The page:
There's a lot the two that I would point out is when when teachers are offering their content in a pre recorded way, the students can sort of learn at their own pace, whether it's fast or slow or in this case the parents can get it done when they can help.
Right and so, that model of sort of flipping the lecture to being on your time, not the teachers time is paying off a lot.
And then the the benefits obviously of is to reserve the time together that many make too many Time for collaboration, for interaction, not just for information sharing.
And I believe this is gonna go all the way into the workplace.
These teachers are expert communicators, they're starting to get really good at it.
And they're helping shape the tools like with us to do this.
And when it goes into the workplace, you could see a similar thing happening where.
Maybe ideally maybe less meetings we don't like that.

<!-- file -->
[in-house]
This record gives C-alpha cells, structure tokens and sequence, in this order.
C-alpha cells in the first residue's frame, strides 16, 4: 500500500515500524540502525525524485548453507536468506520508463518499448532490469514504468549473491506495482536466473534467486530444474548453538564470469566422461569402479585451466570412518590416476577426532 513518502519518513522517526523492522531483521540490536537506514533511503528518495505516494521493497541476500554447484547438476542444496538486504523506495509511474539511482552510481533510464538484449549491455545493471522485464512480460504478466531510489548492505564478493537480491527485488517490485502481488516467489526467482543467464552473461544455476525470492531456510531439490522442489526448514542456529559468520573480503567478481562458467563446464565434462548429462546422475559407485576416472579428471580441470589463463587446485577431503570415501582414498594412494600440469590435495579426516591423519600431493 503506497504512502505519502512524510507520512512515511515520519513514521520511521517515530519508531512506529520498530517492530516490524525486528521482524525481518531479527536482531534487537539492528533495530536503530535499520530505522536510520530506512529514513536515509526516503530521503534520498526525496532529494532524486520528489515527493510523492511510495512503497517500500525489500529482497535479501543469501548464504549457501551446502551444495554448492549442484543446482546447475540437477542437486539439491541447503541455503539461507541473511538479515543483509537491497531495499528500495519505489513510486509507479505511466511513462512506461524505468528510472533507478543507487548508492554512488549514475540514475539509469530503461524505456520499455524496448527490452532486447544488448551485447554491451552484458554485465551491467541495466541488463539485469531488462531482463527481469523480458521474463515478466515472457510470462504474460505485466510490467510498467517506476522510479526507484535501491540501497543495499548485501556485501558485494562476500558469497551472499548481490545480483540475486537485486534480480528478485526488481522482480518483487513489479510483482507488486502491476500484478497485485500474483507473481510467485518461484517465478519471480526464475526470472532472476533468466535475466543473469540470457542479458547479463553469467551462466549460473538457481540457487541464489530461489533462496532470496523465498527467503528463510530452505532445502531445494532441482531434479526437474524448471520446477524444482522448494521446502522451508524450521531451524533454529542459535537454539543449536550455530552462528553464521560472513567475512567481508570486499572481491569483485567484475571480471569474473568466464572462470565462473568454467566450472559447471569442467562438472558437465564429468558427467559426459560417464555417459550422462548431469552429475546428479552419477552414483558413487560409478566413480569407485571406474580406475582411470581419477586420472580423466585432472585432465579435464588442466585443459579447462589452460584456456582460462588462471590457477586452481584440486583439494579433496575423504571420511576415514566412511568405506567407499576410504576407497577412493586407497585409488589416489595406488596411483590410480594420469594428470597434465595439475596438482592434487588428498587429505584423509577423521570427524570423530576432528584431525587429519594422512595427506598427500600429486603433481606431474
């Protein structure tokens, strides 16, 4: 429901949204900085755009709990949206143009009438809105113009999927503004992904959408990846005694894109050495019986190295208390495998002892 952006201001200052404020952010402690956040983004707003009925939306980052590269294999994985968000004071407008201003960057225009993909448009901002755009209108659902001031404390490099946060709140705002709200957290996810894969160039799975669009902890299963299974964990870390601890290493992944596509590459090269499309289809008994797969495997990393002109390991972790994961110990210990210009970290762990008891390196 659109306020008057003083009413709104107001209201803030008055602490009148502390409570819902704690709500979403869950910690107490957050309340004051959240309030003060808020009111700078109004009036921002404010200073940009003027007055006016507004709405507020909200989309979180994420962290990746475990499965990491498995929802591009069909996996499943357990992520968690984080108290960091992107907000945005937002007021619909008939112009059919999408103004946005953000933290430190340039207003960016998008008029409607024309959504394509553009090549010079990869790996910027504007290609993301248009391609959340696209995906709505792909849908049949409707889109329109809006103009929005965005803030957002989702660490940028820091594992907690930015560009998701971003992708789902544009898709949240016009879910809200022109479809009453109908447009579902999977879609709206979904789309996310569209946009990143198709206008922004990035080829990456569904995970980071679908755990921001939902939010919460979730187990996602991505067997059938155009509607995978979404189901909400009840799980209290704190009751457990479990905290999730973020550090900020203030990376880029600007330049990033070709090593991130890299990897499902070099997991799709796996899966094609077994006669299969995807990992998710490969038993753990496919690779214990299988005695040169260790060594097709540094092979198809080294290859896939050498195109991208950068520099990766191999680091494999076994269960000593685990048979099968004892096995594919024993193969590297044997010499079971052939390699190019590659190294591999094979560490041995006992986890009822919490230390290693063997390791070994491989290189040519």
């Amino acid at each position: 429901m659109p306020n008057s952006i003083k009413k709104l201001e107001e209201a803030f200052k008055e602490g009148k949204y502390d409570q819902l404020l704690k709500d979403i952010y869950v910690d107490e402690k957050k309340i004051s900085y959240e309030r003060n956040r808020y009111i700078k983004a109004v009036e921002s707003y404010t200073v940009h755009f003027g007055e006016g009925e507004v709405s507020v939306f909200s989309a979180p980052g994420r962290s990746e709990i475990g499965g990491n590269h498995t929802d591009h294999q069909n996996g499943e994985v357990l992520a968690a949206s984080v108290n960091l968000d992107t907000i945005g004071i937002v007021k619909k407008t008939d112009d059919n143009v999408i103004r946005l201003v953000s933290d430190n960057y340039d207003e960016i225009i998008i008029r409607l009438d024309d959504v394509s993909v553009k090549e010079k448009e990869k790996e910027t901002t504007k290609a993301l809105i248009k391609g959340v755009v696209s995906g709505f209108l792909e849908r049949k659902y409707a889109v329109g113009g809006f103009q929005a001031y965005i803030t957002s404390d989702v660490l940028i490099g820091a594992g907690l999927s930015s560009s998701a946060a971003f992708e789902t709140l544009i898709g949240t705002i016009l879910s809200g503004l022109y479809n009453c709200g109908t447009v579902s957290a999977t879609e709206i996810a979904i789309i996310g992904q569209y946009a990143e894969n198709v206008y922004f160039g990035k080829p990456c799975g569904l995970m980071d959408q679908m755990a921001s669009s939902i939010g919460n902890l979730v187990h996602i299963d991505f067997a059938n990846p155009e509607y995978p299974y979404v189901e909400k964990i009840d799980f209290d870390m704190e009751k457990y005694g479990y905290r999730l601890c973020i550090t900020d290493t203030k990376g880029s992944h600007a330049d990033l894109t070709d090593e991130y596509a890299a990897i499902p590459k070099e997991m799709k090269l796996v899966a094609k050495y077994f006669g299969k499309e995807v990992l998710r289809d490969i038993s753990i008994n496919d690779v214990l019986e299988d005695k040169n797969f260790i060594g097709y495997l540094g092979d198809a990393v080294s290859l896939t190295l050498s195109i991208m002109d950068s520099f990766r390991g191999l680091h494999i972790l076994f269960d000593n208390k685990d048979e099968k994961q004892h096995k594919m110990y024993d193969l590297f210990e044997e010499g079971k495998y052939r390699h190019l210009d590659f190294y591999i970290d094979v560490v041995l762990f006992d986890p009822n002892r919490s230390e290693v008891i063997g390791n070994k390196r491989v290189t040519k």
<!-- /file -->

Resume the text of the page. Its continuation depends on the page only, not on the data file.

But if we can't get the less meetings at least the meetings will be many too many discussions, the actual information sharing one too many will have been taken care of what say a tool like Prezi.
Well, how do you see this very fractured market especially around telepresence?
Right now, there are a huge number of players.
Are all in the market heavily right now?
How do you see it shaking out and on?
What attributes do you think are gonna create the winners in the end?
If we come back to the fundamental thing we're all doing is it's video.